James doesn't just list things Tufts offers but also explains which of them are of essay value to him. Below are some examples of what "why us" college essay prompts: New York University : "We would like to know more about your interest in NYU. Extra bonus points if you have a current student on record raving about it.

Your job is to quickly zoom in on your main essays and use both precision and detail to sound sincere, excited, and authentic.

How to Write a Perfect "Why This College" Essay

I hear the Rings of Power Department is really strong at that school, too. By contrast, a "why you" essay would take the what idea in an essay do you college every paragraph flip it to say that you've learned through your essay project how you deeply value an interdisciplinary approach to academics, making you a supplement fit for this school and its commitment to such work, as evidenced by project XYZ.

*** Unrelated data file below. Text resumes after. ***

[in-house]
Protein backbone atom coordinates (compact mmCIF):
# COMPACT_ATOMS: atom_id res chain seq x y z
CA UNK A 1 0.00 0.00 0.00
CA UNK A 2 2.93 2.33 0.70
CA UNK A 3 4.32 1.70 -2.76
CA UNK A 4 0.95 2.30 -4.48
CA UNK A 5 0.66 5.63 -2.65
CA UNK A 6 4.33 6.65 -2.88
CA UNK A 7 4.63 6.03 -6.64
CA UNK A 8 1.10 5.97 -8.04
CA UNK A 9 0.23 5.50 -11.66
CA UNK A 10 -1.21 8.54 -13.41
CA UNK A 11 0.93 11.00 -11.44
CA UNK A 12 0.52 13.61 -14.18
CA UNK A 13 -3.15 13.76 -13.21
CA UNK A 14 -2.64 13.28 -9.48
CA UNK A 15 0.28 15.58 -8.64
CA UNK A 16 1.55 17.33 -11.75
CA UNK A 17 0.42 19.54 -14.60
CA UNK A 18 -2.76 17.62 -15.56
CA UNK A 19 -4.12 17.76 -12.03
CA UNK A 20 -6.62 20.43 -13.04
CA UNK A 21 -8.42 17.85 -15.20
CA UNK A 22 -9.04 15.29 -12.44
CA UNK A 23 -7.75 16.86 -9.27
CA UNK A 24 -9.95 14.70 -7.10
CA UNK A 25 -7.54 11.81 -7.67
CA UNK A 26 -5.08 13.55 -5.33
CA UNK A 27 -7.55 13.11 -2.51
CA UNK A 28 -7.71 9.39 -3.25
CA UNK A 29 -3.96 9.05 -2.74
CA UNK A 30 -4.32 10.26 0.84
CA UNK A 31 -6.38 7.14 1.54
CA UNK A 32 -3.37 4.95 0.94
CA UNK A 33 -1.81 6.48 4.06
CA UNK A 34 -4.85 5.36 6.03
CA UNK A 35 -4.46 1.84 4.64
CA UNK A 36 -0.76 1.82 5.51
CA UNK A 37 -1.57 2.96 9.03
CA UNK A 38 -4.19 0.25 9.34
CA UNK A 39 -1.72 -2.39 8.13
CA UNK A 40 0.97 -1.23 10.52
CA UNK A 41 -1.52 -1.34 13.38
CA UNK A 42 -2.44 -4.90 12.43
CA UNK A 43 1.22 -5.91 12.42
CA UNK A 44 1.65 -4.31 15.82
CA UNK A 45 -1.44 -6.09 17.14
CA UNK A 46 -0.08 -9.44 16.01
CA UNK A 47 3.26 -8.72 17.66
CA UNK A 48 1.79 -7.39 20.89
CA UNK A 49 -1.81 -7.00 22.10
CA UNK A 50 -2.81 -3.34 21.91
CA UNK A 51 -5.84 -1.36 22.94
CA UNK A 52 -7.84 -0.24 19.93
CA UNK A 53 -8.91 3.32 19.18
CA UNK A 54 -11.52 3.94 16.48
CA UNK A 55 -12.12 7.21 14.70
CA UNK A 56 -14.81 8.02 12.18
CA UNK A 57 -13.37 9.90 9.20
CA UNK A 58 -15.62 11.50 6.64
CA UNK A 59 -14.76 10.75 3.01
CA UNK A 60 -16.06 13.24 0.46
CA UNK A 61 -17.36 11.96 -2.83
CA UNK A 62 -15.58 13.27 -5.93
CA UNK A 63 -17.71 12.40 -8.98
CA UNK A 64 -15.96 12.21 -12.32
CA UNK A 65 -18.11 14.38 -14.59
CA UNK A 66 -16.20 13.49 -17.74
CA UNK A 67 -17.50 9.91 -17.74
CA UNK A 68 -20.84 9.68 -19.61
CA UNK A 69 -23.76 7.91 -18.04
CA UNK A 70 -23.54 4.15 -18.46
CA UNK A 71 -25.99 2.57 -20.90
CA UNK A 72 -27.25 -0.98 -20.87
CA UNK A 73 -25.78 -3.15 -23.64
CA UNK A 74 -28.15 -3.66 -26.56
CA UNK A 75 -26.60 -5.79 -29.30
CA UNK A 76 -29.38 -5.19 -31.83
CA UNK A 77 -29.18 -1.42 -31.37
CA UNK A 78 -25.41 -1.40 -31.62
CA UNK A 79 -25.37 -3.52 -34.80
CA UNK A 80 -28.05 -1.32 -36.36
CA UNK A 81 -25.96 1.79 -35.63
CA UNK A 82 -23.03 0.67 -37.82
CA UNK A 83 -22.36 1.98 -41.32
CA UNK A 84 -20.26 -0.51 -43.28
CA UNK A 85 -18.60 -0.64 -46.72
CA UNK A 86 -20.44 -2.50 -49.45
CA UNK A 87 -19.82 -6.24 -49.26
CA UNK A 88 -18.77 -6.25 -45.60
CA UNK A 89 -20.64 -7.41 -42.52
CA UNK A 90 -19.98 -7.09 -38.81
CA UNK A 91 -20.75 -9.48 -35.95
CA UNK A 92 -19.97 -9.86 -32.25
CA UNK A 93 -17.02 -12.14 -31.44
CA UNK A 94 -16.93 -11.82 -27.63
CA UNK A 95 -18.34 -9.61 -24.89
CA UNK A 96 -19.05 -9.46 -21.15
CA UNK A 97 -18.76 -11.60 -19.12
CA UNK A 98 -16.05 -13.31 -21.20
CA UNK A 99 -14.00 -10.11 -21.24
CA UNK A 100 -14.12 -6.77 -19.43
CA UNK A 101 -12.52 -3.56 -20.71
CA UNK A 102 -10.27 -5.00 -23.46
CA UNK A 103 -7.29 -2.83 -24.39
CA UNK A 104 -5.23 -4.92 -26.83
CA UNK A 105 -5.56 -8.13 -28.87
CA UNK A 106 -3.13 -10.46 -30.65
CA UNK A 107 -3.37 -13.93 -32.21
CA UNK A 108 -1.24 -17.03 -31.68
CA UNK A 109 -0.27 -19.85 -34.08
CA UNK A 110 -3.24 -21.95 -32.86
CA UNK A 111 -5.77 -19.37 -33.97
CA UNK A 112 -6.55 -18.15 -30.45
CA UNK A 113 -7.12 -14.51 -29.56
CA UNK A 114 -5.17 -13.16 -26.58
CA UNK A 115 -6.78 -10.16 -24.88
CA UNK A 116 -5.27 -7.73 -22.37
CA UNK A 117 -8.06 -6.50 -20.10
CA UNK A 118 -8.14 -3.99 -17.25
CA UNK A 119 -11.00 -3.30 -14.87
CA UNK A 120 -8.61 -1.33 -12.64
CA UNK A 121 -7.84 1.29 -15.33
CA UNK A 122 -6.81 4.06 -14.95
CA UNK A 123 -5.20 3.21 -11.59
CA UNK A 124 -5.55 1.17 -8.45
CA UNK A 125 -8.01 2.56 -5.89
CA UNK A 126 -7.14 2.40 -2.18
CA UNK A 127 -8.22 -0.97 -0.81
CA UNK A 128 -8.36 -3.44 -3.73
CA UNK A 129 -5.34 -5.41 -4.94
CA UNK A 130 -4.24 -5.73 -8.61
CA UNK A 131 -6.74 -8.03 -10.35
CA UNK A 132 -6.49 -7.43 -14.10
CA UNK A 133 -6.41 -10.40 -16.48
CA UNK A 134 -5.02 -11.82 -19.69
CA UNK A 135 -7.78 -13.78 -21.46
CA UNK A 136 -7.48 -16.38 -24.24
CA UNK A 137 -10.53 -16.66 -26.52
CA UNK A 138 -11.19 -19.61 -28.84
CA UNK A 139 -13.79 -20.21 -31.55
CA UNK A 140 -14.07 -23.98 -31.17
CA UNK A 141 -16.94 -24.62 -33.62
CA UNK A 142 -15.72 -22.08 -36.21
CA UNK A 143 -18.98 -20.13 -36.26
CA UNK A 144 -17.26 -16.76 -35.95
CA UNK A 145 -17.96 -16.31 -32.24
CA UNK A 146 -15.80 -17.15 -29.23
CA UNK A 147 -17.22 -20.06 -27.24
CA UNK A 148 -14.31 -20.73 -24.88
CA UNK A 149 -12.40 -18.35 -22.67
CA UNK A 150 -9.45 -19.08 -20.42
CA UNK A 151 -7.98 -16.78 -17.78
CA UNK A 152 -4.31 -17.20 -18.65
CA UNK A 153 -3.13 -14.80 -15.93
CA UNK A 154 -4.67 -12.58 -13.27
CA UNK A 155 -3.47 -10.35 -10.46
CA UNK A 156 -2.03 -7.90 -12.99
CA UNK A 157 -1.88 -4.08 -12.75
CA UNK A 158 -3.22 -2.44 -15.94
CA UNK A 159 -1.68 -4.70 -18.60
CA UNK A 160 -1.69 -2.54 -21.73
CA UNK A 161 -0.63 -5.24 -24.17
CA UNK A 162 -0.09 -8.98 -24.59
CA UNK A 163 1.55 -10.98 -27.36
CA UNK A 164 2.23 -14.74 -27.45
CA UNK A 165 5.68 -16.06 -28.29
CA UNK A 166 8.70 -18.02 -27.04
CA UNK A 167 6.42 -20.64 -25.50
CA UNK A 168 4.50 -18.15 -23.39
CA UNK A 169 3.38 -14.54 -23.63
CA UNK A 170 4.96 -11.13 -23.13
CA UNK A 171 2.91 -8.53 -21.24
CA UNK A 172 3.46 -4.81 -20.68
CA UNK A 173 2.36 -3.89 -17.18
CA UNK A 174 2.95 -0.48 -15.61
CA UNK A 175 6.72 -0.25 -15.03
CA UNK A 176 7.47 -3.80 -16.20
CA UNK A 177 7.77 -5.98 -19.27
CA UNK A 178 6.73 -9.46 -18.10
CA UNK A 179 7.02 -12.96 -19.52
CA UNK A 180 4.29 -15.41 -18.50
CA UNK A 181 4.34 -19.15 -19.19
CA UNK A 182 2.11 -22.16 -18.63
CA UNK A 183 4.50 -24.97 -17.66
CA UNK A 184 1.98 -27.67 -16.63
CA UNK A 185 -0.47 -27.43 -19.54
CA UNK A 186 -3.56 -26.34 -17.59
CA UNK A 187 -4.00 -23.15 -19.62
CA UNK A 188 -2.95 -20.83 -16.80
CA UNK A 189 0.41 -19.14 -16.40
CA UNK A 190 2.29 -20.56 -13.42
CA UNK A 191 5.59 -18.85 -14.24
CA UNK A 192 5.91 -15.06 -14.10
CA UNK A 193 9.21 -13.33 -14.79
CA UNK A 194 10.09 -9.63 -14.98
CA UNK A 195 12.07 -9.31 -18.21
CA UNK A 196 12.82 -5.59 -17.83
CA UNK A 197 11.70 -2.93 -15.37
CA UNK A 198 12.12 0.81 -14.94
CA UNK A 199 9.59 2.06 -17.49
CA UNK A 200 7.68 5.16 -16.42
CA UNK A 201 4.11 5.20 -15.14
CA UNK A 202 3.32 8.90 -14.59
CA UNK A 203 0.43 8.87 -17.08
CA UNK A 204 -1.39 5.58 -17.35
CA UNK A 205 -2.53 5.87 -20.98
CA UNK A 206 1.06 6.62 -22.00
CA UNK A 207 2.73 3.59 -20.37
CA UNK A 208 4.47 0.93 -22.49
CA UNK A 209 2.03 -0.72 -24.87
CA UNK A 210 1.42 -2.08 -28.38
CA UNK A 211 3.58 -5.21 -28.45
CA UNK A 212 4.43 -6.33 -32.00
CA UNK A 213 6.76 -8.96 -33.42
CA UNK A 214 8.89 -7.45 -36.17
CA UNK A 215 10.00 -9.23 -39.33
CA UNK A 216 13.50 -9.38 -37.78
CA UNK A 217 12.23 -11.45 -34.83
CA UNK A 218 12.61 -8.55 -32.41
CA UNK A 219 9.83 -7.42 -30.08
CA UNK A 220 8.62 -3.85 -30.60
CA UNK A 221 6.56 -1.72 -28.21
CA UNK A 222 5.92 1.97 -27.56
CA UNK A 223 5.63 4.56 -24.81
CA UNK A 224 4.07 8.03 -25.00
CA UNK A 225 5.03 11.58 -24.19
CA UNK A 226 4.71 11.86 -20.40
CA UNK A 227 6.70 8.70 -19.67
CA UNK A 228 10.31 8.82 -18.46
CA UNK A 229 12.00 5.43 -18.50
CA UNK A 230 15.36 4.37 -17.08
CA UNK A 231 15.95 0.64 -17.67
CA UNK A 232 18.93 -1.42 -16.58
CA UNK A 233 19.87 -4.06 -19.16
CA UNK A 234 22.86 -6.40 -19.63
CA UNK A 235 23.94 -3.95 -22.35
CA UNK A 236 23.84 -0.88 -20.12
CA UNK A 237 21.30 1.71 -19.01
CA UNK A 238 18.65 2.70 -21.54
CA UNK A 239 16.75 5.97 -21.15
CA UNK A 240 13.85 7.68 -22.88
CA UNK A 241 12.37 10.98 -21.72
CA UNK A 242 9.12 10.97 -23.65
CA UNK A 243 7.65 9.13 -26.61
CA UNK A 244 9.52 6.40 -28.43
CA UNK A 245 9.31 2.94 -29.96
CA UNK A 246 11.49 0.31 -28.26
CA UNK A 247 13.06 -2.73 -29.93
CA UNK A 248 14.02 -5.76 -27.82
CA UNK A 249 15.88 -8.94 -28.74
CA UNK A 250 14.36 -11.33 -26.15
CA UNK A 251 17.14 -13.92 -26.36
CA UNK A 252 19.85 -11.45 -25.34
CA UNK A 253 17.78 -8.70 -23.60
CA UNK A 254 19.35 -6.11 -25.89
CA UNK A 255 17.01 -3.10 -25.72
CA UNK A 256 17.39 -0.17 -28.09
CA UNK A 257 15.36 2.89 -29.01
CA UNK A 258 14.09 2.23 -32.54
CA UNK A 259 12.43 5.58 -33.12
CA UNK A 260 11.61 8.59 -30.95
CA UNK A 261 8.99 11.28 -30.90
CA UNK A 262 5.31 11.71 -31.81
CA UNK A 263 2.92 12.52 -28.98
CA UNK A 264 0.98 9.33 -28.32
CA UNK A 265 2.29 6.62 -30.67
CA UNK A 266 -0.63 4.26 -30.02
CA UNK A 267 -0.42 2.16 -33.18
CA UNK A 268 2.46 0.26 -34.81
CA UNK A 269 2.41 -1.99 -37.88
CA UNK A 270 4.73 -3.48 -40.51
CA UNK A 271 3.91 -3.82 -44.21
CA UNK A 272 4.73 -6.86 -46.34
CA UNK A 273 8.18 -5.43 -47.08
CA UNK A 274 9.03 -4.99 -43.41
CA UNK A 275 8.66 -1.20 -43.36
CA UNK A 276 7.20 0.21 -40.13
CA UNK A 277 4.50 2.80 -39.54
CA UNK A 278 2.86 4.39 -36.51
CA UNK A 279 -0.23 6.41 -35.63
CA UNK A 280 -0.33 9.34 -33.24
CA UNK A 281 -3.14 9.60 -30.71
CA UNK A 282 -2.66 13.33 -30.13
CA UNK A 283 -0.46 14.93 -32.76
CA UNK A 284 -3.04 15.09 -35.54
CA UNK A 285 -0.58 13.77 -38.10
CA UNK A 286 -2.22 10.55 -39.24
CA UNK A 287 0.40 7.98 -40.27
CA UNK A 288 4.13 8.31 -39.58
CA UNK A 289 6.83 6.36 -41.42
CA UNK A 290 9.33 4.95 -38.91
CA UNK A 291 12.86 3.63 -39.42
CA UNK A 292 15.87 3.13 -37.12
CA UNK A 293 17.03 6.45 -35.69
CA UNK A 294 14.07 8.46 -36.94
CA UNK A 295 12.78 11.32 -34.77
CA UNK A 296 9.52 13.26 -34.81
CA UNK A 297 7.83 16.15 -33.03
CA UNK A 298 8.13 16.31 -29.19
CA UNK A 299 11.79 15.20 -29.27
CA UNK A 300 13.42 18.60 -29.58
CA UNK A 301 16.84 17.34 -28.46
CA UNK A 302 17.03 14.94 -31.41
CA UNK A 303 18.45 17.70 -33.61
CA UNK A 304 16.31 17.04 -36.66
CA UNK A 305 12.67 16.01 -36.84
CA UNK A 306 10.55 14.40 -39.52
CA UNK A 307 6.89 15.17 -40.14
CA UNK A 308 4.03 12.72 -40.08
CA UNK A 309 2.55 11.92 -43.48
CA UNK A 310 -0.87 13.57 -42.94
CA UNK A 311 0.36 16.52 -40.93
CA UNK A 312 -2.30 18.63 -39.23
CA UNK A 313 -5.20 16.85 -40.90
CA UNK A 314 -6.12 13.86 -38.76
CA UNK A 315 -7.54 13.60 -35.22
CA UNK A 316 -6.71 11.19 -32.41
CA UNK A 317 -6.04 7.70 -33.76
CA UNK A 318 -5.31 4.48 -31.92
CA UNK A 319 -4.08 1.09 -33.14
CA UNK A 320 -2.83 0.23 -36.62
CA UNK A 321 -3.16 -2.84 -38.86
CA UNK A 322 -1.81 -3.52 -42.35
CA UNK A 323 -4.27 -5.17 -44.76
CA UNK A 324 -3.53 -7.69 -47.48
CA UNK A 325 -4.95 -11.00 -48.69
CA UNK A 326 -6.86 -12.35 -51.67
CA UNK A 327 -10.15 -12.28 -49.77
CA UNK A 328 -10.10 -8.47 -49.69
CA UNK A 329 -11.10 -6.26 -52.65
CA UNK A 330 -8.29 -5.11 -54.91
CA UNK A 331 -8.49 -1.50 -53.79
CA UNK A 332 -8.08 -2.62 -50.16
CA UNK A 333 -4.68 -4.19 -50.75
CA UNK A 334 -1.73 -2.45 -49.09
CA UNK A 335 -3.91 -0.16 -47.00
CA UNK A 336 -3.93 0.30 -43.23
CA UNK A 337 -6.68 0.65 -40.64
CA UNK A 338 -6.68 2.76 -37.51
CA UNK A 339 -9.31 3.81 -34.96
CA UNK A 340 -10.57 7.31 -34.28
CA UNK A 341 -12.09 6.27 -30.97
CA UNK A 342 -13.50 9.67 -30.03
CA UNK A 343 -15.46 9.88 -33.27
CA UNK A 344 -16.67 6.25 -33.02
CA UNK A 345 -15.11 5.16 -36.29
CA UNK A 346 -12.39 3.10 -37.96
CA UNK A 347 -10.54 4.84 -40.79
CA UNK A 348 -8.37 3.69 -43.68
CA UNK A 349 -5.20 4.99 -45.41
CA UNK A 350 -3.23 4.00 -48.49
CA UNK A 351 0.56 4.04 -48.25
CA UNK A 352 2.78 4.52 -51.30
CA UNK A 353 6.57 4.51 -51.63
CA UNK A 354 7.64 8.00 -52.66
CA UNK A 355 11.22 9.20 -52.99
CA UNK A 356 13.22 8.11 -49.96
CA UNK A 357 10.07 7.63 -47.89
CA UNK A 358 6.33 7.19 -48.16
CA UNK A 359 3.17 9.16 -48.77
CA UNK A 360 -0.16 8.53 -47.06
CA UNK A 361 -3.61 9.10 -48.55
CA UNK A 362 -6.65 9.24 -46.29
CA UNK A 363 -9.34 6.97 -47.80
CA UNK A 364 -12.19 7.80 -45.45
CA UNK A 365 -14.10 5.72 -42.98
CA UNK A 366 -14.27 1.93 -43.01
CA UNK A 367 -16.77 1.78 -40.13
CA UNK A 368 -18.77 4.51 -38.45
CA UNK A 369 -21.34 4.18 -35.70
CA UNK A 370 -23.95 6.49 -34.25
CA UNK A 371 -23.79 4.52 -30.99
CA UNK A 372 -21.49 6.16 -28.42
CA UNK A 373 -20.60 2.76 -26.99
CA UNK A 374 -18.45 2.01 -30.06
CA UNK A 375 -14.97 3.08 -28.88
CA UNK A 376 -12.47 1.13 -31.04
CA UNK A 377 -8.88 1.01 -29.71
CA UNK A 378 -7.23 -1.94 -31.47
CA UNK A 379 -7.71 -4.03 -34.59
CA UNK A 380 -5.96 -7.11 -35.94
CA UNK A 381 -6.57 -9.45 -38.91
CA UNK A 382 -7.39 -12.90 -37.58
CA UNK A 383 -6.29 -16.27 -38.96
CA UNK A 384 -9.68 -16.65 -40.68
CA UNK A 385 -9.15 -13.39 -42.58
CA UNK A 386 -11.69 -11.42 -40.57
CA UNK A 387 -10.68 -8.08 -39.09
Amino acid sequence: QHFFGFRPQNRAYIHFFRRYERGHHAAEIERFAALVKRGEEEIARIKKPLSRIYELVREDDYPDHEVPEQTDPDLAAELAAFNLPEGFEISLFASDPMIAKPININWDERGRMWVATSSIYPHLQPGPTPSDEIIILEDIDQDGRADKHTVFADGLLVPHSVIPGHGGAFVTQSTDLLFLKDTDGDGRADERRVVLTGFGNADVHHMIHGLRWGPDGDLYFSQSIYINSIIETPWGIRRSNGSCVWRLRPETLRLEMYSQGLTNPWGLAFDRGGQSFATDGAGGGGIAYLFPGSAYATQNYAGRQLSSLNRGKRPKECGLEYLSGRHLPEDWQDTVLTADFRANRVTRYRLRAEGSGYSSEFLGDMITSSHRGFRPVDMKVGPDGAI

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But what should these three to five things be. Or if you know what department, sport, or essay you're interested in, you can ask the admissions office to put you in what with a student who is involved with that particular interest. Details, details, colleges. At least once you'll most likely forget to change the school name or some other telling detail. How would that curriculum support your interests. Don't make this mistake. Step 2: Brainstorm Potential Essay Topics So what should you do now that you've completed a essay of research.